FDA head Scott Gottlieb said that over the past 10 years there have been “far too few” devices hitting the US market designed specifically for a pediatric population, according to a recently posted Regulatory Affairs Professionals report.
The statement came at a two-day FDA workshop this week, according to the report.
Barriers including sample size issues, regulatory concerns and problems with research infrastructure are keeping such devices from hitting the market, according to an audience poll from the workshop.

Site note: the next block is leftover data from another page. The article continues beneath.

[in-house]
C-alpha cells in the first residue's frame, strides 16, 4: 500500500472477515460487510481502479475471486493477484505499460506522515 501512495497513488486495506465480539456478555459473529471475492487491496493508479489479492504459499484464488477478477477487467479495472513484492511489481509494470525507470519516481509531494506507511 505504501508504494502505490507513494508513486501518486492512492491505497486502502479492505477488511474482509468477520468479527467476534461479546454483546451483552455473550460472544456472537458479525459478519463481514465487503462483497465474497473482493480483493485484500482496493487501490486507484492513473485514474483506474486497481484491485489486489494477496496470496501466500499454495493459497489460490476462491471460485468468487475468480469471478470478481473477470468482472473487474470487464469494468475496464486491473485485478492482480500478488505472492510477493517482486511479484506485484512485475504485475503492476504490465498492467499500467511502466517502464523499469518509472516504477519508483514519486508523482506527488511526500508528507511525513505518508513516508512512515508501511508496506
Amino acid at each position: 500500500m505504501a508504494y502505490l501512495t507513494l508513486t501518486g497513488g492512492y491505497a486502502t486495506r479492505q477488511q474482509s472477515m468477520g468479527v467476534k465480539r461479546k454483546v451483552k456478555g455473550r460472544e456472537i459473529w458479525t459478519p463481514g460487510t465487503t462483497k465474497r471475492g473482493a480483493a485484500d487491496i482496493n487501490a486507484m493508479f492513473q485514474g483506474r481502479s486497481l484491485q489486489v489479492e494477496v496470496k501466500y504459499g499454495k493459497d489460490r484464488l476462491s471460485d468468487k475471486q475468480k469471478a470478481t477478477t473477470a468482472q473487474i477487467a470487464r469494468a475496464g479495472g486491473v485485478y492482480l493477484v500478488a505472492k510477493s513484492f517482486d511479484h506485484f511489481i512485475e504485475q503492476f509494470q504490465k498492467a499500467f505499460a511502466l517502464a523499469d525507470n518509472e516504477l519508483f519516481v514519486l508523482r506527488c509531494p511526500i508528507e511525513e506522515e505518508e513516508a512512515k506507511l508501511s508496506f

While the number for adult devices approved by the FDA grew at a rate of 3.8 per year between 2008 and 2017, pediatric devices grew at a much smaller rate of approximately 1 per year, according to RAPS.
The same trend is reflected in other submissions, including de novo and humanitarian device exemptions for pediatric patients, according to the report.
The FDA has launched initiatives looking to support development in the pediatric space, including a new division on pediatric internal medicine for drugs, according to the report. The agency is also “looking for new ways to protect children who participate in clinical trials,” Gottlieb said, according to RAPS.